Abstract: Offshore wind is a source of clean, renewable energy of great potential value to the power industry in the context of a low carbon society. Rapid development of offshore wind energy depends on a good understanding of technical issues related to offshore wind turbines, which is spurring ongoing research and development programmes. Foundations of offshore wind turbines present one of the main challenges in offshore wind turbine design. This paper reviews the present state of knowledge concerning geotechnical and structural issues affecting foundation types under consideration for the support structures of offshore wind turbines, and provides recommendations for future research and development.
TL;DR: In this paper, the authors investigated the influence of soil backflow on the failure mechanisms and quantified the effect on the capacity of a spudcan under general loading through finite element analyses.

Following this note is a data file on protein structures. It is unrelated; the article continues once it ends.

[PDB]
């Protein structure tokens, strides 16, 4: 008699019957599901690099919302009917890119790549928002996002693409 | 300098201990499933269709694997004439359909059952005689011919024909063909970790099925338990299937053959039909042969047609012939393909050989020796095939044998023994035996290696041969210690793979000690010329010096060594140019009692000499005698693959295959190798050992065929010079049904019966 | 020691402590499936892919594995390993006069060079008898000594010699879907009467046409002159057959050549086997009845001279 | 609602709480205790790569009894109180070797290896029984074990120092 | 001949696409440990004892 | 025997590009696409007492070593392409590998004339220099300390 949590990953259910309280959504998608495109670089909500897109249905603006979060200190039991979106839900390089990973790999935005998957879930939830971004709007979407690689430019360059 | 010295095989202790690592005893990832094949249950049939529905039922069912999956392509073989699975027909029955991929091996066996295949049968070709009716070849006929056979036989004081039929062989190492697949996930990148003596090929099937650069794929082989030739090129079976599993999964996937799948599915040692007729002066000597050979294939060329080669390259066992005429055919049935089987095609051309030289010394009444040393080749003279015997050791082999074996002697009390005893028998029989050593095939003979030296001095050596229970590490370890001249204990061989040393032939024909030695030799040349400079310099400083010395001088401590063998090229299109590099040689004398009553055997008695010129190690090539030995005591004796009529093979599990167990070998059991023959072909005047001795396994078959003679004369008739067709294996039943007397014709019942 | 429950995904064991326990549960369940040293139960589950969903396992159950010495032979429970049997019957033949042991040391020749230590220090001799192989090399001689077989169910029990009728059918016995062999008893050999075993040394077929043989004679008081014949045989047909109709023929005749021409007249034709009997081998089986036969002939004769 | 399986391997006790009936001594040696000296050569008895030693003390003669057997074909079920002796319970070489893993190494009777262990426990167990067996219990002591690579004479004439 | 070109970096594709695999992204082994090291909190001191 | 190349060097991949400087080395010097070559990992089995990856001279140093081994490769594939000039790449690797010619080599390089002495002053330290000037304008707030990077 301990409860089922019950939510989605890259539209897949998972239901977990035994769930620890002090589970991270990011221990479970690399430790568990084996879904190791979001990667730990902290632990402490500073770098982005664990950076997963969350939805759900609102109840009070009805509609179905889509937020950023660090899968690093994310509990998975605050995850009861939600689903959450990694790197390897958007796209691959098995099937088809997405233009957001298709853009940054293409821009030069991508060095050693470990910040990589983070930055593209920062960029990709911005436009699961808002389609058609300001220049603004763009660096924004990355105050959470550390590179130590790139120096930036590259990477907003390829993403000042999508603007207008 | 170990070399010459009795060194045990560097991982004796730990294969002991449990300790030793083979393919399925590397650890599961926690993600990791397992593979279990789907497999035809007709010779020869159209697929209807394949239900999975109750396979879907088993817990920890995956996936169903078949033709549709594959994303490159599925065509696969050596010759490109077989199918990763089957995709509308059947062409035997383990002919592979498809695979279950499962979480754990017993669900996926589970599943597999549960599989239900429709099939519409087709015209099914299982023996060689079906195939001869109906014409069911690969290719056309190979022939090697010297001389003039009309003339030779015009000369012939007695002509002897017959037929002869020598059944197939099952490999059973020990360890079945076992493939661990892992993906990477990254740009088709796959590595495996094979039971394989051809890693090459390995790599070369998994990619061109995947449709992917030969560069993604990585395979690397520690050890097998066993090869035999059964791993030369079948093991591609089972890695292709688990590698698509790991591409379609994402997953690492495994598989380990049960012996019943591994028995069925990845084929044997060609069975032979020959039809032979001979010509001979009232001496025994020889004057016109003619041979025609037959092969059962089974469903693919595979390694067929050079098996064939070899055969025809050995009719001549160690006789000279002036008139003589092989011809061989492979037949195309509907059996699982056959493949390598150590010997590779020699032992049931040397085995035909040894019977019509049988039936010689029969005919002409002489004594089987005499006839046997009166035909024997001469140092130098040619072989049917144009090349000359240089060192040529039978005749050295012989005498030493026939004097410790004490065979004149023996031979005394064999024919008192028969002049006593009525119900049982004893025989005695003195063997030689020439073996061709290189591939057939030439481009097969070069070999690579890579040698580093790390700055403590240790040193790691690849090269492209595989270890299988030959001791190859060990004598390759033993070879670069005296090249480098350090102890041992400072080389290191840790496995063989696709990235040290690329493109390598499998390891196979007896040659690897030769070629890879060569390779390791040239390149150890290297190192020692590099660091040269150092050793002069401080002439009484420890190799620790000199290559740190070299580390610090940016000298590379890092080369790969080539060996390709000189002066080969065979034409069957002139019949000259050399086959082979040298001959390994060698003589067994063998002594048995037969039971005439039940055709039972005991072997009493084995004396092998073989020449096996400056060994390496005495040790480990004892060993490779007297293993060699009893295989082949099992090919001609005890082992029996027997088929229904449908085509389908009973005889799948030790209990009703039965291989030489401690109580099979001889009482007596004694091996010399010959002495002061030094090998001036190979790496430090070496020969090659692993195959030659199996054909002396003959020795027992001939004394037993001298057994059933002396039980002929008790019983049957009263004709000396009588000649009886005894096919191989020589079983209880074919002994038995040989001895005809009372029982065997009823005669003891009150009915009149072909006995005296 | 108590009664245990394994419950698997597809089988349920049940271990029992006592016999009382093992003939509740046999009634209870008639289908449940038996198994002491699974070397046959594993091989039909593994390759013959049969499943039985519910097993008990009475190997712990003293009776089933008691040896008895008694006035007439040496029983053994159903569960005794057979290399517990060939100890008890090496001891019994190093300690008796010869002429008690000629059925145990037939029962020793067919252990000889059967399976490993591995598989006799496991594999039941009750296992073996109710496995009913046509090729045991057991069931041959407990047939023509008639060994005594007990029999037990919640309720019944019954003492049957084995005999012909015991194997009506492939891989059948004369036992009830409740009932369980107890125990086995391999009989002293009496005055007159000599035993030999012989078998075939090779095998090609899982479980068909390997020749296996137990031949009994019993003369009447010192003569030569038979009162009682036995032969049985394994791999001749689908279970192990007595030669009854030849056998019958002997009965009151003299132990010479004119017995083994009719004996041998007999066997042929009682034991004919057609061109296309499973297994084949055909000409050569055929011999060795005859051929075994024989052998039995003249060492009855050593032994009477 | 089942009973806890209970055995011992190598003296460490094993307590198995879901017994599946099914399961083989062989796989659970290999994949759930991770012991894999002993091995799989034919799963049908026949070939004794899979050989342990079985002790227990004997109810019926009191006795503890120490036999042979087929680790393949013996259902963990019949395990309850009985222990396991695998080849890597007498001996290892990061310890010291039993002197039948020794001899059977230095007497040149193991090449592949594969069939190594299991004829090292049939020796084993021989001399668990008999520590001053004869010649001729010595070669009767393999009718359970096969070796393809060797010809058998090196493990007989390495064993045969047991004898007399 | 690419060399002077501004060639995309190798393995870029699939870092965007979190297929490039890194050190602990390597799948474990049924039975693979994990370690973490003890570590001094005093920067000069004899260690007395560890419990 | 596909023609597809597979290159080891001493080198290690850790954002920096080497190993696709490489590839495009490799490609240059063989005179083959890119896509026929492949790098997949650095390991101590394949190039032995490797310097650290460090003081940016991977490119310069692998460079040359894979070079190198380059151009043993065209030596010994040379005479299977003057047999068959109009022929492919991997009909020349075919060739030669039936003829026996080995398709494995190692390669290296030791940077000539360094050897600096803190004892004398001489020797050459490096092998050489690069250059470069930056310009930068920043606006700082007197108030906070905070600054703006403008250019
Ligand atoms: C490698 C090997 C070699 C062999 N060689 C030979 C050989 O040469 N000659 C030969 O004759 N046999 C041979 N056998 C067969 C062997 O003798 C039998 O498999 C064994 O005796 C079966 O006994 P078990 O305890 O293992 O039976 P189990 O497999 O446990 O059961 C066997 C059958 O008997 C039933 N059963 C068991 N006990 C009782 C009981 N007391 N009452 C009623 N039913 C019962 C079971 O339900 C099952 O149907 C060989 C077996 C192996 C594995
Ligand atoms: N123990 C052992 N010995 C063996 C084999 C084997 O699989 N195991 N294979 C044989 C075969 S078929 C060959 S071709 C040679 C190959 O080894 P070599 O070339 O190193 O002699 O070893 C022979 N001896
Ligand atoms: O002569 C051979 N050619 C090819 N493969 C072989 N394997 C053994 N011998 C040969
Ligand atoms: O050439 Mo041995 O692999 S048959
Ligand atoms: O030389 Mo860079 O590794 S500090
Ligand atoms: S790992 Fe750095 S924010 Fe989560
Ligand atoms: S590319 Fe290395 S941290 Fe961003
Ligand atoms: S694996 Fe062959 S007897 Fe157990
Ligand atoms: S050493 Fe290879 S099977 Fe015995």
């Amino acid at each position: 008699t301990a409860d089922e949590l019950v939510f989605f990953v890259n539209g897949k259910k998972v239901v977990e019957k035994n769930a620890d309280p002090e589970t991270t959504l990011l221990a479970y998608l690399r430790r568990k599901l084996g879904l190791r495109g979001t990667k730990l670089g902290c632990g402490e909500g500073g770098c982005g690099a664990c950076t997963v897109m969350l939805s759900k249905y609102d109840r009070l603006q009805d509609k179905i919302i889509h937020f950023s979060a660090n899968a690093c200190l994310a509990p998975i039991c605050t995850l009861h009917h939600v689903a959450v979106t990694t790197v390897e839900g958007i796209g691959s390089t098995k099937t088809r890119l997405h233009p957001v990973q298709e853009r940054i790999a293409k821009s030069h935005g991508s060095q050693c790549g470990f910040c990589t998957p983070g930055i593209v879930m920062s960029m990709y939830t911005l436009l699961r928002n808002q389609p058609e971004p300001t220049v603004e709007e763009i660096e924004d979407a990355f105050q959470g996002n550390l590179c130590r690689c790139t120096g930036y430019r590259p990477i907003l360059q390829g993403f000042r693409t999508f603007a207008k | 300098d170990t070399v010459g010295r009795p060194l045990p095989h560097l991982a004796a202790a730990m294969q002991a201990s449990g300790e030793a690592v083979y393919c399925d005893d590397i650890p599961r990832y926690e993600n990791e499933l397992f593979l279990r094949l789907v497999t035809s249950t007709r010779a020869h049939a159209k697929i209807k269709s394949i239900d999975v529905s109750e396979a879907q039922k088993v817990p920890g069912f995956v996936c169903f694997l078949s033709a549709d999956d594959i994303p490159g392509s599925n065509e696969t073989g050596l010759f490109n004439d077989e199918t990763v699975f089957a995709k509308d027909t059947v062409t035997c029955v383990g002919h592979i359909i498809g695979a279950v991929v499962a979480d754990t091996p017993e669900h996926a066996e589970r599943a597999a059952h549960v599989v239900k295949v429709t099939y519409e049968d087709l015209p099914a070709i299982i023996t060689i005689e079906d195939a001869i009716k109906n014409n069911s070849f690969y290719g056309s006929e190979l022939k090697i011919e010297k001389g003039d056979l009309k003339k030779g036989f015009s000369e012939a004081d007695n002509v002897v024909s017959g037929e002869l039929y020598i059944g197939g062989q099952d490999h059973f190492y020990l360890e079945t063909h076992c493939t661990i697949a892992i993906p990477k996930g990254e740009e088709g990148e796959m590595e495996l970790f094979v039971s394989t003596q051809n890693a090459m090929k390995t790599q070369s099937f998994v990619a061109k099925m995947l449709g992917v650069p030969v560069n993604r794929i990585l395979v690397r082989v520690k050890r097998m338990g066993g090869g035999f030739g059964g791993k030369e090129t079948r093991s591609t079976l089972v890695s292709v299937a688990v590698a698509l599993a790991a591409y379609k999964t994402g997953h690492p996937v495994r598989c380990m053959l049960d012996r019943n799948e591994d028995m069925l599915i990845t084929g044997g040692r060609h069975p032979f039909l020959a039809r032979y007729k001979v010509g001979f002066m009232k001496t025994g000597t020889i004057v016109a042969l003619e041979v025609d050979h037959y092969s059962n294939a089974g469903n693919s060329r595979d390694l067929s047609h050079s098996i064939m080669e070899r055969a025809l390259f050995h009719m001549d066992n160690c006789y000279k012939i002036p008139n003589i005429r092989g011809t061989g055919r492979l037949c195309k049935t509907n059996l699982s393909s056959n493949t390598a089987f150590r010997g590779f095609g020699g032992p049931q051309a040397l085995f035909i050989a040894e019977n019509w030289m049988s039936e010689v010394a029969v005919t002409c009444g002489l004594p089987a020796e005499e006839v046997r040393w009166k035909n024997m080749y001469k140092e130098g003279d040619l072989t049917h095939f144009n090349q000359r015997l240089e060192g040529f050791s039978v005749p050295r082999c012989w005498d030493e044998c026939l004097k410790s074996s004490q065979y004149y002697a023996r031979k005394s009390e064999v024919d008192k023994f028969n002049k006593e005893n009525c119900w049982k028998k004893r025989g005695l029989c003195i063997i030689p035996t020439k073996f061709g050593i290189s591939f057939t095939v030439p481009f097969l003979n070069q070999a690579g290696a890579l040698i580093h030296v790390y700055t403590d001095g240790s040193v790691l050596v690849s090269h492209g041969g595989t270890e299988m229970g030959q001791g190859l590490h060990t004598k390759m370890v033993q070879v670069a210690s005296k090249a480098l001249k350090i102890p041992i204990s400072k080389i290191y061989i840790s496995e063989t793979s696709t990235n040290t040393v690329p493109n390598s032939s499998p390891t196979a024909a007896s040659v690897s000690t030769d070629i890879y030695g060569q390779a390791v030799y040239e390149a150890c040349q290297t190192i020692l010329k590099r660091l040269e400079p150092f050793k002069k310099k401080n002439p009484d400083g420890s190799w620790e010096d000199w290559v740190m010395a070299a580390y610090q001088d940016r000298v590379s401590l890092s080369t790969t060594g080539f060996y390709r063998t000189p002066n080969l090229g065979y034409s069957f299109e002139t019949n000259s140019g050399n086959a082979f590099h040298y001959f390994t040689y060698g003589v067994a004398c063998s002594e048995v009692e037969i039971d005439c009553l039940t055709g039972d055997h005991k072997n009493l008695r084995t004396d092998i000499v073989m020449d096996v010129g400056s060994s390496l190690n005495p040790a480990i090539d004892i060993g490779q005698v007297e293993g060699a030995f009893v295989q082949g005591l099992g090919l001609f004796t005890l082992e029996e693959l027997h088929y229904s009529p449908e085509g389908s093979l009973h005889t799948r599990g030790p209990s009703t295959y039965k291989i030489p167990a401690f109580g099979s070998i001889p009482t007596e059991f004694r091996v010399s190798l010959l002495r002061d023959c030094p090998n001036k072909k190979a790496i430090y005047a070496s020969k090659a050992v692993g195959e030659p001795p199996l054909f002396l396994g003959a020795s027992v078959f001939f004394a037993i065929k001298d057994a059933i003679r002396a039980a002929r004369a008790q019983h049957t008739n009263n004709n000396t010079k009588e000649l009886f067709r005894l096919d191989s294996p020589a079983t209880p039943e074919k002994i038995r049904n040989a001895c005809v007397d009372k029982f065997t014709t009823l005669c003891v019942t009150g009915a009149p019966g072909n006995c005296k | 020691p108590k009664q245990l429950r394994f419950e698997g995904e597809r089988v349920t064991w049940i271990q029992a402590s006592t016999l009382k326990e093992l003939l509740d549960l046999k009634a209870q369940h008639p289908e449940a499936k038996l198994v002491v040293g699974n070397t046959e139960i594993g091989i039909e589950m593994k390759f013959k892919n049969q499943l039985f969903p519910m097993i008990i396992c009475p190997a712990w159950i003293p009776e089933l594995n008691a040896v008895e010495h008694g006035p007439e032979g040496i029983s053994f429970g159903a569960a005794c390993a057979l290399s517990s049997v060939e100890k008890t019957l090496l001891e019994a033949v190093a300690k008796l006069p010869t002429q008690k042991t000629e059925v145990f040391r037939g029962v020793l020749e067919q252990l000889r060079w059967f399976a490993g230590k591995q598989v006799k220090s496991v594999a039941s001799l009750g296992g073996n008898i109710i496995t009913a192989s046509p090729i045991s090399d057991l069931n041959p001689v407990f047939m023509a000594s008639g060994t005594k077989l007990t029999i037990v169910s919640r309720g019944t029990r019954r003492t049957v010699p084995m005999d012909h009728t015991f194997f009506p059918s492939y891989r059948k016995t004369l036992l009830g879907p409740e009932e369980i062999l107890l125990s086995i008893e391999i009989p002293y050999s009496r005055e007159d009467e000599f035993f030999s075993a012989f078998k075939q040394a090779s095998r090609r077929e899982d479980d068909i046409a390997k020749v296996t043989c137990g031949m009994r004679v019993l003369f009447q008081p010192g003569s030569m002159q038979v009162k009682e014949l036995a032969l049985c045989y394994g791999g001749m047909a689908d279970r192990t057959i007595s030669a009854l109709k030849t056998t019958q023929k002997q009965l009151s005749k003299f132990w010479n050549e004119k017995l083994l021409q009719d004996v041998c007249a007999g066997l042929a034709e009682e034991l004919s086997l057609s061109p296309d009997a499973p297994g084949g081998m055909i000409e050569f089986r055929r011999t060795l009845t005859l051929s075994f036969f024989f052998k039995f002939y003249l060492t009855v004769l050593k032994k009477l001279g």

Abstract: Mobile jack-up drilling rigs are typically supported by individual, large diameter spudcan foundations. Before deployment, the suitability of a jack-up to a location must be shown in a site-specific assessment under loads associated with a 50-year return period storm, which ultimately need to be resisted by the foundations. The capacity of the spudcans under combined vertical, horizontal and moment loading is therefore integral to the overall site-specific assessment of the jack-up. In soft clays, spudcans can penetrate deeply into the seabed, sometimes up to several footing diameters, with soil flowing around the downward penetrating footing, sealing the cavity. Although this is generally believed to provide some additional bearing capacity to the footing, no detailed study or formal guidance is available to date. This study, therefore, investigates the influence of soil back-flow on the failure mechanisms and quantifies the effect on the capacity of a spudcan under general loading through finite element analyses. A closed-form analytical expression is developed that describes the capacity envelope under combined loading, applicable to embedment depths ranging from shallow to deep.